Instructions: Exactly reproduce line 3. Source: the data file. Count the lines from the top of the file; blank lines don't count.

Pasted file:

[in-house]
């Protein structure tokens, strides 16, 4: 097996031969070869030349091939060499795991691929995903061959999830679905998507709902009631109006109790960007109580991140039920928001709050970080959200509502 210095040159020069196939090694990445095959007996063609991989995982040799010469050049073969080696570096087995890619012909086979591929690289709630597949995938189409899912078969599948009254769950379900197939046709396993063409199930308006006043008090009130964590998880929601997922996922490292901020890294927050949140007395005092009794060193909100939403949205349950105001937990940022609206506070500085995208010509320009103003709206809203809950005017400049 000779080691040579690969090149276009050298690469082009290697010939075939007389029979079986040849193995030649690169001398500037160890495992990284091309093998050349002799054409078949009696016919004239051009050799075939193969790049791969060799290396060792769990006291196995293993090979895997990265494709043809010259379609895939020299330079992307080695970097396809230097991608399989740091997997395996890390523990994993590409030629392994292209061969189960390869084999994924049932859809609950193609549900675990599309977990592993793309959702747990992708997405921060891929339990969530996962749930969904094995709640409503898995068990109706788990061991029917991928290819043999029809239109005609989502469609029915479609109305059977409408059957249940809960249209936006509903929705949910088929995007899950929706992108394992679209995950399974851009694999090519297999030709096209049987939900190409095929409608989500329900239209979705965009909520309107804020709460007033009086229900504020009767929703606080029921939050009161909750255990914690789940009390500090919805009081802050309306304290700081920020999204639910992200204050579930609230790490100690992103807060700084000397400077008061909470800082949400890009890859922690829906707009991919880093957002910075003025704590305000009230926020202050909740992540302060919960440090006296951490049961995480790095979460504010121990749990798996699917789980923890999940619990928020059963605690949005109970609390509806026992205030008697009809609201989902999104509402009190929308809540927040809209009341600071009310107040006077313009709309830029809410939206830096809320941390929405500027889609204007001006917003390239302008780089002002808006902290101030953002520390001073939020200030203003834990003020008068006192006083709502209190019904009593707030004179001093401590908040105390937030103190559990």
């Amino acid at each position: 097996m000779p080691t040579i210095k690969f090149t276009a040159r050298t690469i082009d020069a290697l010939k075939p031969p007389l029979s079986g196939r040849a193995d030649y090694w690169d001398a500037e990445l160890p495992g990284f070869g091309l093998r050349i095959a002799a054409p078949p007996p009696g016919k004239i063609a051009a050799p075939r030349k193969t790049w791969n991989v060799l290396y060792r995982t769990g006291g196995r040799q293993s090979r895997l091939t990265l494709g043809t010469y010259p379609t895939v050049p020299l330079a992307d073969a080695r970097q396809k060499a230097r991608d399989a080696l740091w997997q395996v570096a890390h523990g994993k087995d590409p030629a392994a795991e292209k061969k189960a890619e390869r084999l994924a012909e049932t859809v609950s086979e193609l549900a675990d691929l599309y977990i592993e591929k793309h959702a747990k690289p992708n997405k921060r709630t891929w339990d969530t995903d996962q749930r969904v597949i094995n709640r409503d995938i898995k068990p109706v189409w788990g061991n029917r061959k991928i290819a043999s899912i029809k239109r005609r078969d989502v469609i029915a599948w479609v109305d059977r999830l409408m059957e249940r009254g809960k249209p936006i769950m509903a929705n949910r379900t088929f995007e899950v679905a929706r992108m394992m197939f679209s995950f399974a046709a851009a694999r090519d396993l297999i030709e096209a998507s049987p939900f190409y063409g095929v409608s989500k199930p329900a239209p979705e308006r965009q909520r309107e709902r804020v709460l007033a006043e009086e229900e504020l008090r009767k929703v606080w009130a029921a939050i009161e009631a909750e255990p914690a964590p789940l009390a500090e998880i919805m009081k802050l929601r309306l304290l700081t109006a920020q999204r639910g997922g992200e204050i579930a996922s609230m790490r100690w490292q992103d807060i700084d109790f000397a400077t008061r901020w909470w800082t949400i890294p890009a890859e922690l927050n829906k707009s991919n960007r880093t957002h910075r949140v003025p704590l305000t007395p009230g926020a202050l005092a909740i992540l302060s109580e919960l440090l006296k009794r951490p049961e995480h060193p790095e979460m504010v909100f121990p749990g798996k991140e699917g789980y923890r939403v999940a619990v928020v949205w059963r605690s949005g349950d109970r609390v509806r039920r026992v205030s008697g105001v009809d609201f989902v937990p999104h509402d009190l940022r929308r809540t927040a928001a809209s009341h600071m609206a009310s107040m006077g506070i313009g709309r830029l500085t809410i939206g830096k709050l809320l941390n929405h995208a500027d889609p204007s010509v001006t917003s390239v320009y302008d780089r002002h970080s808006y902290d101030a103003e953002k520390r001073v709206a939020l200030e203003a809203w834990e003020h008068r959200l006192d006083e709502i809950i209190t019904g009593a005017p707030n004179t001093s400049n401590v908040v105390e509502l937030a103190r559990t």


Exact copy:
């Amino acid at each position: 097996m000779p080691t040579i210095k690969f090149t276009a040159r050298t690469i082009d020069a290697l010939k075939p031969p007389l029979s079986g196939r040849a193995d030649y090694w690169d001398a500037e990445l160890p495992g990284f070869g091309l093998r050349i095959a002799a054409p078949p007996p009696g016919k004239i063609a051009a050799p075939r030349k193969t790049w791969n991989v060799l290396y060792r995982t769990g006291g196995r040799q293993s090979r895997l091939t990265l494709g043809t010469y010259p379609t895939v050049p020299l330079a992307d073969a080695r970097q396809k060499a230097r991608d399989a080696l740091w997997q395996v570096a890390h523990g994993k087995d590409p030629a392994a795991e292209k061969k189960a890619e390869r084999l994924a012909e049932t859809v609950s086979e193609l549900a675990d691929l599309y977990i592993e591929k793309h959702a747990k690289p992708n997405k921060r709630t891929w339990d969530t995903d996962q749930r969904v597949i094995n709640r409503d995938i898995k068990p109706v189409w788990g061991n029917r061959k991928i290819a043999s899912i029809k239109r005609r078969d989502v469609i029915a599948w479609v109305d059977r999830l409408m059957e249940r009254g809960k249209p936006i769950m509903a929705n949910r379900t088929f995007e899950v679905a929706r992108m394992m197939f679209s995950f399974a046709a851009a694999r090519d396993l297999i030709e096209a998507s049987p939900f190409y063409g095929v409608s989500k199930p329900a239209p979705e308006r965009q909520r309107e709902r804020v709460l007033a006043e009086e229900e504020l008090r009767k929703v606080w009130a029921a939050i009161e009631a909750e255990p914690a964590p789940l009390a500090e998880i919805m009081k802050l929601r309306l304290l700081t109006a920020q999204r639910g997922g992200e204050i579930a996922s609230m790490r100690w490292q992103d807060i700084d109790f000397a400077t008061r901020w909470w800082t949400i890294p890009a890859e922690l927050n829906k707009s991919n960007r880093t957002h910075r949140v003025p704590l305000t007395p009230g926020a202050l005092a909740i992540l302060s109580e919960l440090l006296k009794r951490p049961e995480h060193p790095e979460m504010v909100f121990p749990g798996k991140e699917g789980y923890r939403v999940a619990v928020v949205w059963r605690s949005g349950d109970r609390v509806r039920r026992v205030s008697g105001v009809d609201f989902v937990p999104h509402d009190l940022r929308r809540t927040a928001a809209s009341h600071m609206a009310s107040m006077g506070i313009g709309r830029l500085t809410i939206g830096k709050l809320l941390n929405h995208a500027d889609p204007s010509v001006t917003s390239v320009y302008d780089r002002h970080s808006y902290d101030a103003e953002k520390r001073v709206a939020l200030e203003a809203w834990e003020h008068r959200l006192d006083e709502i809950i209190t019904g009593a005017p707030n004179t001093s400049n401590v908040v105390e509502l937030a103190r559990t």